Milk That Matters is helping parents and businesses support O.U.R. by supplying milk, chocolate milk, hot cocoa, spiced cider, freeze dried snacks for toddlers and other snacks into the kitchens and offices across America. In fact, they can deliver it directly to your home with a monthly subscription.
O.U.R. Founder Tim Ballard is impressed by MTM’s generosity as well as their ingenuity. “It really doesn’t cost people anything to support O.U.R. and help rescue these children because they’re going to the grocery story and buying these products already. MTM is just making it possible for them to do it. We really appreciate MTM’s help and those that are supporting them.”
The goal, as Delisle put it is, “to mobilize the O.U.R. family and provide them with excellent products and at the same time provide a steady stream of donations for O.U.R. to expand their rescue operations throughout the world.”
When the Call Comes
Have you felt the clarion call to action to support Operation Underground Railroad? Milk that Matters has some practical advice to those who feel the need to take that avenue.
Emotionally Committed to the Mission
The first thing that has to happen is that you must have the emotional need to actively participate in O.U.R.’s mission to rescue children from sex slavery. That does not mean that you are going on missions with the Jump Teams and directly facing off with traffickers. When the call comes, when your heart hears what your ears may not yet comprehend, you will need to put yourself in a position, even if for a period of time, to get things aligned. When clarity clears away the doubts, then action will overcome procrastination.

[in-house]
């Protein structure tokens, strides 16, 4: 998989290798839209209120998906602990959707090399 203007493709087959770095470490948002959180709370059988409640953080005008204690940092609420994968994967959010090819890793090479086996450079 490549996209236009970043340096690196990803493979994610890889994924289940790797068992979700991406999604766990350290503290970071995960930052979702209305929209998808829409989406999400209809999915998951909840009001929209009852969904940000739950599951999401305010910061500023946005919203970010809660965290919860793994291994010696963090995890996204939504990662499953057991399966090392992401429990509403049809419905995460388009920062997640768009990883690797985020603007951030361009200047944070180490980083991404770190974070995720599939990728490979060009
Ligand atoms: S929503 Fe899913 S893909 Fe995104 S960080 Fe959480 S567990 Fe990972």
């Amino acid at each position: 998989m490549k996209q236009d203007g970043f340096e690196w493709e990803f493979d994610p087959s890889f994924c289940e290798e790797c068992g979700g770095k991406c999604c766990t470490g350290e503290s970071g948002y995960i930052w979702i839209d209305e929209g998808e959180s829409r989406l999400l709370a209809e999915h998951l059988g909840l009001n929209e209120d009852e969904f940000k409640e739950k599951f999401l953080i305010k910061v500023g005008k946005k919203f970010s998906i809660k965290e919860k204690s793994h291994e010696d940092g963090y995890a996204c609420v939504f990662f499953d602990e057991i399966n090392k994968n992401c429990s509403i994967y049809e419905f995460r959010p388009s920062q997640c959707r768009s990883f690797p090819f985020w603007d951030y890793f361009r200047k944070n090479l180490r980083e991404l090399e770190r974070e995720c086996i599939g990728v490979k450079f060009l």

“We can’t afford to lose,” said DeLisle. “This is literally a life and death situation for these kids.
Total commitment most easily arises when what we do is more about others than about self. “This is the secret of the SEAL Teams and is one of the great secrets of the good life,” says DeLisle. “It creates the unshakeable resolve to do whatever it takes to win because it’s not about a personal win, it’s about lifting those that have fallen, and in this case, it’s about finding the children who are lost.
McLaughlin spoke about an experience he had before his senior season where former Philadelphia Eagle Vai Sikahema came and spoke to the team. “Sikahema said that in Polynesian history, the invading armies would burn their canoes upon landing on hostile shores. The act of burning your metaphorical canoe dramatically increases your buy-in, but it’s not for the faint of heart.”
Lift Where You Stand
The path to making a difference is to take what you know and give it a higher purpose. The Milk That Matters team has experience with food suppliers and managing a small multi-million dollar business. They are not rookies trying out an idea; although the 50/50 profit sharing model is innovative, and creates heavy burdens, the model was designed to give their business the purpose of their hearts and the weight of their resolve.
The MTM team knows there are good people who want to help. “The challenge is that they usually don’t know how,” said Porenta. “If you can give them a framework and direction, people will support you as you support others.”
Look into your life and see what you are passionate about. Take that and give it a higher purpose. If you feel like there isn’t anything that comes to mind, reach out to those already involved; stand by each other’s side and lift where you stand.